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A Canary Trap for URI Escaping

by Robert Spier
02/23/2006

When building web applications, one thorny issue is URI escaping and unescaping. This is especially important when passing data between different systems or through multiple redirects. It's possible to end up with double- or triple-escaped URIs, which the application might not handle correctly.

For example, if you pass "Los Angeles" through escaping once, you get "Los%20Angeles". Web applications expect this, so they decode their input. If there is a redirect in the path, however, you may end up with the double-escaped string "Los%2520Angeles". Triple escaping looks like "Los%252520Angeles". Obviously, you wouldn't want to enter one of those into a database ... or use it for output.

From experience, it's always safe to decode query parameters once, because browsers will encode things if necessary. However, what if the data you pass around actually looks like escaped data, or was input for a calculator (say 65%20)? You don't want to overdecode that, because then the calculator will output 5 instead of 20. (That's how Mars Rovers get lost.)

For reference, see RFC 2396 and RFC 2732.

Canary Traps

How many times should you decode a URL? There's no good way to know. To solve this, turn to an old solution used by coal miners. (Or so I've been led to believe.) The story goes something like this.

Coal miners brought a bird, often a yellow canary, into the mine with them. Because the bird has a relatively high respiratory rate and small lung capacity, it is more susceptible to bad air. If the bird fell over, it was a good indication that the air in the mine wasn't safe to breathe, due to a gas leak or perhaps just a lack of oxygen. That was a sign to get out as fast as they could.

A similar technique works in software.

Software Yellow Birds

First, you need some sort of symbol to use as a canary. It should be short, yellow, and something that gets escaped. Because you can't control the color of the text, give up on the yellow thing. I chose =: as the canary. It's short, distinct, and contains two escaped characters (%3D%3A). =: is also very unlikely to be the start of a real data string.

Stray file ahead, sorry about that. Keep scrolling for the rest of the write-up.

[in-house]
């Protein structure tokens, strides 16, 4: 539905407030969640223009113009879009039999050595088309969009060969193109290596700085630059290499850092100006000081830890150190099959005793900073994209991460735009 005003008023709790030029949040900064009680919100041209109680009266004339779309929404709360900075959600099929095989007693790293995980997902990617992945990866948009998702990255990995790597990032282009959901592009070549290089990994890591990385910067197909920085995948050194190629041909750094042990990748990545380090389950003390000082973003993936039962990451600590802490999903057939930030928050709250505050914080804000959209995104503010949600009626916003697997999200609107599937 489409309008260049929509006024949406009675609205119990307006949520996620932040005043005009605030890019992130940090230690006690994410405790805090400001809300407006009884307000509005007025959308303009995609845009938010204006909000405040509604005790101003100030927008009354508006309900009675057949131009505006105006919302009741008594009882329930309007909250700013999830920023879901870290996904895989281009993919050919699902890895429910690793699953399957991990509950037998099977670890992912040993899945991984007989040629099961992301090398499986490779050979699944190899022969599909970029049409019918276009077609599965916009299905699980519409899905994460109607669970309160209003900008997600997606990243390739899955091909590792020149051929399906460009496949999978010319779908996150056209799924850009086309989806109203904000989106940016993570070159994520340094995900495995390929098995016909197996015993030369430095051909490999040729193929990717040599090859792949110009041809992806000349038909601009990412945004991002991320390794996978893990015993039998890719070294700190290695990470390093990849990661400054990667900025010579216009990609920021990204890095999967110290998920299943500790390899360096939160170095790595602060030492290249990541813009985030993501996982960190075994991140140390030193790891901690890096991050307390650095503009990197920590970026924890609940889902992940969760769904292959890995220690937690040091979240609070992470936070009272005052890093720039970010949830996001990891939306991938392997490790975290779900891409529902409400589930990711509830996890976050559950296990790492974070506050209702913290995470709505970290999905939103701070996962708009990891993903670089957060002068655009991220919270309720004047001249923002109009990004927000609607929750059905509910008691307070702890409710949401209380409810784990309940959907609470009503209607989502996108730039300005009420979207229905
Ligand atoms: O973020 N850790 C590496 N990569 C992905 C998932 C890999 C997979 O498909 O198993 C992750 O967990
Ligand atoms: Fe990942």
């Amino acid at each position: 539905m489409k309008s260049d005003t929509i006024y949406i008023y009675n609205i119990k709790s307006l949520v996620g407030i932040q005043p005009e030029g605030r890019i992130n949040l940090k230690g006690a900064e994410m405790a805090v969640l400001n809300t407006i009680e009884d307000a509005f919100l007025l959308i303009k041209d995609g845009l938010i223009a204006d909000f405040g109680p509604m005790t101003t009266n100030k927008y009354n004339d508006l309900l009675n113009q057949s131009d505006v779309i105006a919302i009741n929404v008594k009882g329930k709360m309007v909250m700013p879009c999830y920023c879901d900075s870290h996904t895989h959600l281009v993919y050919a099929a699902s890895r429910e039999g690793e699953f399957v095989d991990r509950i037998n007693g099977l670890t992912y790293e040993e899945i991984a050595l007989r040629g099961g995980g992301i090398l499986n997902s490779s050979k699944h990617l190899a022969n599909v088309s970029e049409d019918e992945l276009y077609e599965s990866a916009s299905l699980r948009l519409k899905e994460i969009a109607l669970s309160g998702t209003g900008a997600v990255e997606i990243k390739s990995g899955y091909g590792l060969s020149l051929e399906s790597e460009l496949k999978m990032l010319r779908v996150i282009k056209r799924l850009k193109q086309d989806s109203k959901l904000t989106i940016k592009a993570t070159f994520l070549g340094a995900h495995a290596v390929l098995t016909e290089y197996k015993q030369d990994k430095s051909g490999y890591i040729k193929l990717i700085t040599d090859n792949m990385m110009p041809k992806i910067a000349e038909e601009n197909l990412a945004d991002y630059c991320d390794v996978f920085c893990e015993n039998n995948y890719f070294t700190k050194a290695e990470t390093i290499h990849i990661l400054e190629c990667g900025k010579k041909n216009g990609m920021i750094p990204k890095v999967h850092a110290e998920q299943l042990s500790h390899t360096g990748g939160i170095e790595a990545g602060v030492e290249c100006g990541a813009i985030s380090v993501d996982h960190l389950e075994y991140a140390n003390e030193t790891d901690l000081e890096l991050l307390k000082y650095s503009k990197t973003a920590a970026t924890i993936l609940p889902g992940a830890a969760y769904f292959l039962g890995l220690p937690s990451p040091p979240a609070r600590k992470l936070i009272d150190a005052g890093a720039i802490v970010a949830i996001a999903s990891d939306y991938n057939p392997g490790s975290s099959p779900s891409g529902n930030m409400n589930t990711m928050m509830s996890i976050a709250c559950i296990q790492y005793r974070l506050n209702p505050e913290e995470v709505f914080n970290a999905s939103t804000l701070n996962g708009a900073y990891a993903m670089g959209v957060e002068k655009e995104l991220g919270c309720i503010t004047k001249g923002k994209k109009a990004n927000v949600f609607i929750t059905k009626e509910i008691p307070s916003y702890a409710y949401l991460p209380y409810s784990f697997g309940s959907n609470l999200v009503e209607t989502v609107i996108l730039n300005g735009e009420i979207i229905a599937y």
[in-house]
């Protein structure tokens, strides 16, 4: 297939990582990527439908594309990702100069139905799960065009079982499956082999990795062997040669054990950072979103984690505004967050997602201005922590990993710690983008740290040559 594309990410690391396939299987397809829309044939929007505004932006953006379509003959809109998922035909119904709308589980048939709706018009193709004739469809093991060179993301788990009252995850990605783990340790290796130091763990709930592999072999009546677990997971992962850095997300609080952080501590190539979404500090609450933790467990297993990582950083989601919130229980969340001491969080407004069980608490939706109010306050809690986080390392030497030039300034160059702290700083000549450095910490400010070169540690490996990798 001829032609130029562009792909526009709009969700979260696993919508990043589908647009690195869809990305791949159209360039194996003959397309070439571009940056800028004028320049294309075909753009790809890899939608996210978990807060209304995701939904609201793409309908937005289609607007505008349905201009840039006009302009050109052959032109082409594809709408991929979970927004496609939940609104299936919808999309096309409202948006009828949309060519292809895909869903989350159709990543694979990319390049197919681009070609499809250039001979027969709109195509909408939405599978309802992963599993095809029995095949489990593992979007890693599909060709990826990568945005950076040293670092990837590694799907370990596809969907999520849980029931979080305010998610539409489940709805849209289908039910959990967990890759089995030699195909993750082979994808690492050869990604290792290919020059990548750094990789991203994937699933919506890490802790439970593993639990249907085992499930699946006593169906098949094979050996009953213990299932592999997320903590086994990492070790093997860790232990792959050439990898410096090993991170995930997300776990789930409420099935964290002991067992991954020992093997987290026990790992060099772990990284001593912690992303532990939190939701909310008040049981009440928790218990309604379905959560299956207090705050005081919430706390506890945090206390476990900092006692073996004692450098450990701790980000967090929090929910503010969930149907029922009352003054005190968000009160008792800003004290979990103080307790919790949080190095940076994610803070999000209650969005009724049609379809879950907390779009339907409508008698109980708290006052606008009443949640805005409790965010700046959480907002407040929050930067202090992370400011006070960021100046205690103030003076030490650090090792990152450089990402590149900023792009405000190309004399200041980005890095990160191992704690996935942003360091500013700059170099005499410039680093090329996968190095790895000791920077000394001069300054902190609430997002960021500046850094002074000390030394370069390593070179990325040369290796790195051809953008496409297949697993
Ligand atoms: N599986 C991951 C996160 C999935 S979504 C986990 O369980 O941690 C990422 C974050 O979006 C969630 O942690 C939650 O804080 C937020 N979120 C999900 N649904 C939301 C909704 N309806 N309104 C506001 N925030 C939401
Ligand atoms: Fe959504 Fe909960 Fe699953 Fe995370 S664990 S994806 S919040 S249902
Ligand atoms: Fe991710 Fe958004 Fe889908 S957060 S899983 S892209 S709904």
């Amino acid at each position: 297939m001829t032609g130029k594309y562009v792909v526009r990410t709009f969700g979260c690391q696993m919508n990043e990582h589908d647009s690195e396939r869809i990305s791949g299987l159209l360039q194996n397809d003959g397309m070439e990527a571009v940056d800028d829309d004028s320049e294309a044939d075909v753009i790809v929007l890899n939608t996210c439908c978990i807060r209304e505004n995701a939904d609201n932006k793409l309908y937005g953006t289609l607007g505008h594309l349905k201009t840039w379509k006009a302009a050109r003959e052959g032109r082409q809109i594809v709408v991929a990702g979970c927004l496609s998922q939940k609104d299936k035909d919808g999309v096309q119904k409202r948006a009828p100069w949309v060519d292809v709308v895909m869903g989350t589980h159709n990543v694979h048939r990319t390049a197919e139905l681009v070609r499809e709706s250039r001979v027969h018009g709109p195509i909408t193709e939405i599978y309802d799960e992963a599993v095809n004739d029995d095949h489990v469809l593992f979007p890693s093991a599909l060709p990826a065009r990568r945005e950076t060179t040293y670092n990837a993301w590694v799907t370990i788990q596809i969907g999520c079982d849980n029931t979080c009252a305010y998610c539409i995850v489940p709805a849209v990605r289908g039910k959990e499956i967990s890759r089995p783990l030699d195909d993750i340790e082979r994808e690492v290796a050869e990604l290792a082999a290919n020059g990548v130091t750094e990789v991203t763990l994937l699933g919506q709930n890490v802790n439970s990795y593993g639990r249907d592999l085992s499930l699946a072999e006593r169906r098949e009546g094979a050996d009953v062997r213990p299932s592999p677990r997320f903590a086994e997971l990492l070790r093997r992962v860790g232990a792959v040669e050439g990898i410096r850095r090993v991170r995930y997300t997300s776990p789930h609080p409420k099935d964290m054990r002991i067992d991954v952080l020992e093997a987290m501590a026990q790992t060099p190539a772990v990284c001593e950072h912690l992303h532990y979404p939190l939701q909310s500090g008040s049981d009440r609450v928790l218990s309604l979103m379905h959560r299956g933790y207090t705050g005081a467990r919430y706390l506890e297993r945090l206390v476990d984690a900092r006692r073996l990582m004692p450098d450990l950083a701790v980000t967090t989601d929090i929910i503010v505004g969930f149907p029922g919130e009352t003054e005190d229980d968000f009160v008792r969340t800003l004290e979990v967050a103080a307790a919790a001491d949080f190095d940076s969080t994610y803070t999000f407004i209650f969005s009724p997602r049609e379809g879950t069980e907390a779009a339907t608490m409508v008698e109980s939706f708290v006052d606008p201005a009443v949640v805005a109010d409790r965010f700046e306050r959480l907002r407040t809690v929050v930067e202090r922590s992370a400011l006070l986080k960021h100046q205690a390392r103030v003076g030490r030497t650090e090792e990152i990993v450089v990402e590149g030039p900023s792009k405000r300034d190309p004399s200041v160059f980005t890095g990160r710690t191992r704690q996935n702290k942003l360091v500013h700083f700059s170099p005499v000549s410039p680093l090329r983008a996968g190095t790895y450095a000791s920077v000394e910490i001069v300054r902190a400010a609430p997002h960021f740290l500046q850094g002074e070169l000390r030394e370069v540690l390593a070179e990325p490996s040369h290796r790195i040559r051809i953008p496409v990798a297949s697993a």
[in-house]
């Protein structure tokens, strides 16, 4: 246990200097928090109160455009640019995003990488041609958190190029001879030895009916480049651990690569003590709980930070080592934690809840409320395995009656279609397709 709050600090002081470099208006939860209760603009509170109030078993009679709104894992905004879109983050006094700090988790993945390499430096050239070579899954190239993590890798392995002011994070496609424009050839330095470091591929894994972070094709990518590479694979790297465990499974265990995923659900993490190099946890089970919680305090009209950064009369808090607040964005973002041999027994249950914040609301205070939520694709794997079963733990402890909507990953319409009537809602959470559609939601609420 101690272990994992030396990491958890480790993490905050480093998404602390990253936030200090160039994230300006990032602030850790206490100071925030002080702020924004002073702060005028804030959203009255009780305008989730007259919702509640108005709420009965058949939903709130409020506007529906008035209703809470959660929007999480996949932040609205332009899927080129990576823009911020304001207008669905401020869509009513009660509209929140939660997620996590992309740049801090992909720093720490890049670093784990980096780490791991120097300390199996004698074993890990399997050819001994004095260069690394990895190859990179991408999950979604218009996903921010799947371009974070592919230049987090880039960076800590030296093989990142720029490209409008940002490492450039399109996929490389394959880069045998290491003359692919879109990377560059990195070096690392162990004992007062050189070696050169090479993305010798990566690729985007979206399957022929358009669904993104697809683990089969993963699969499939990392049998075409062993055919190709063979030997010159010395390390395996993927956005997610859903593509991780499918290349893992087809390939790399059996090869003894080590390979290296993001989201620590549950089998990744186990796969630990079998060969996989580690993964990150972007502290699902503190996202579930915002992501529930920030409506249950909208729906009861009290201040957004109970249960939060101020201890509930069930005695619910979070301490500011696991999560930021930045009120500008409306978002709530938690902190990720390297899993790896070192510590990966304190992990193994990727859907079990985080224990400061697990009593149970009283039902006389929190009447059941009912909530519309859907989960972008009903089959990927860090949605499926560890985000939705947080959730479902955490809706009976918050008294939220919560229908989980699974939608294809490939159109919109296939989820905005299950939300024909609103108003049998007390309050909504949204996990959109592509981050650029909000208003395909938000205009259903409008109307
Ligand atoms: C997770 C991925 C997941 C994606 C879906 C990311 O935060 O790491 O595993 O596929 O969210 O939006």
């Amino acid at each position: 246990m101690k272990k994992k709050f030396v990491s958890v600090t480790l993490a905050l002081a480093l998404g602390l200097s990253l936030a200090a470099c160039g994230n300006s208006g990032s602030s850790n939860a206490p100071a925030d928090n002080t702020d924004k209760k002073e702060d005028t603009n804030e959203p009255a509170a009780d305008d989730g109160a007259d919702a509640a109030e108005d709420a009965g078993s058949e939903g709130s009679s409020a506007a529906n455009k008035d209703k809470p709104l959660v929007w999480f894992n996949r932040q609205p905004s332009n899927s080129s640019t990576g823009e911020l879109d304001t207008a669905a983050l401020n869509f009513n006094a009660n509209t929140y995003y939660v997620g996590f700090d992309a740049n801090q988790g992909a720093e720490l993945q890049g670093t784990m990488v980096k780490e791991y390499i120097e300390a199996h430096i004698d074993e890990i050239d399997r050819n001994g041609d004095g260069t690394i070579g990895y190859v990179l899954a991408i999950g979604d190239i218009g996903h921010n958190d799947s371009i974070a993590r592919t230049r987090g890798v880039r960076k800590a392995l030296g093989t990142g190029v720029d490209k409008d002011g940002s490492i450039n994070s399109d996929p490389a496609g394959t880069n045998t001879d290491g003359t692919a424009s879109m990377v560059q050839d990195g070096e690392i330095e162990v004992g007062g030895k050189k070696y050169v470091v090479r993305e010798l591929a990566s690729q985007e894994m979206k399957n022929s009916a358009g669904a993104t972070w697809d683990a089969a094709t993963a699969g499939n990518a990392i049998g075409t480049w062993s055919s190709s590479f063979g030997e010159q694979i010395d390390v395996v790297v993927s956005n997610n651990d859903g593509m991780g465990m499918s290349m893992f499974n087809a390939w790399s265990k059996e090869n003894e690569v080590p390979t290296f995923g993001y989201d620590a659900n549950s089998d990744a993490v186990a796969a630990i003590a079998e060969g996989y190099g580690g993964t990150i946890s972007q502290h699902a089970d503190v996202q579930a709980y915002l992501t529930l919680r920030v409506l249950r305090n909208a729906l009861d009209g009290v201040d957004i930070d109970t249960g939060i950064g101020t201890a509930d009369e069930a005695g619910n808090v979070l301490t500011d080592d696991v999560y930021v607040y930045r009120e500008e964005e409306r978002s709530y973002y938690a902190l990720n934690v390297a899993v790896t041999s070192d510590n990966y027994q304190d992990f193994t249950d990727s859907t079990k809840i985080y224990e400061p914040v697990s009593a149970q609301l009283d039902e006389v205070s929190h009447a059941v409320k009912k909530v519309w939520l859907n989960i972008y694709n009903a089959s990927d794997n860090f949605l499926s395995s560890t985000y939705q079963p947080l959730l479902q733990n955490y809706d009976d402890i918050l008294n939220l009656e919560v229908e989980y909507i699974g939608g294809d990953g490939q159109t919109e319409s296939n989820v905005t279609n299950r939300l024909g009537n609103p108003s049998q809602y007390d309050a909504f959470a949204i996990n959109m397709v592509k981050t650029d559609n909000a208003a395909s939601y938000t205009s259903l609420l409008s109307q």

You can use other characters for your canary, but it is easier if you select something that is more likely (or required) to be escaped in transit. If you were to select ZZ as your canary, it wouldn't help you much, because hardly anything will escape those characters. =: will always be escaped, because they are both part of the set of reserved characters in URI strings.

The technique looks something like this. Put the canary on the front of anything you believe might be improperly escaped somewhere along the line. Then, when you receive that parameter back, decode until you see the canary on the front, and then trim it off.

The code might look something like:

my $value = $cgi->param('user_value');
for (my $i=0;  ++$i <= 5;) {  
  last if _remove_canary(\$value);
}

sub _remove_canary {
    my $string = shift;
    return 1 if $$string =~ s/^=://;
    $$string = uri_unescape($$string);
    return 1 if $$string =~ s/^=://;
    return 0;
}

This code needs some data to work on.

my $param = $cgi->param('user_value');

It supports up to five layers of escaping. For each layer, call the _remove_canary subroutine. That routine will return a true value if it has detected the canary, and false otherwise.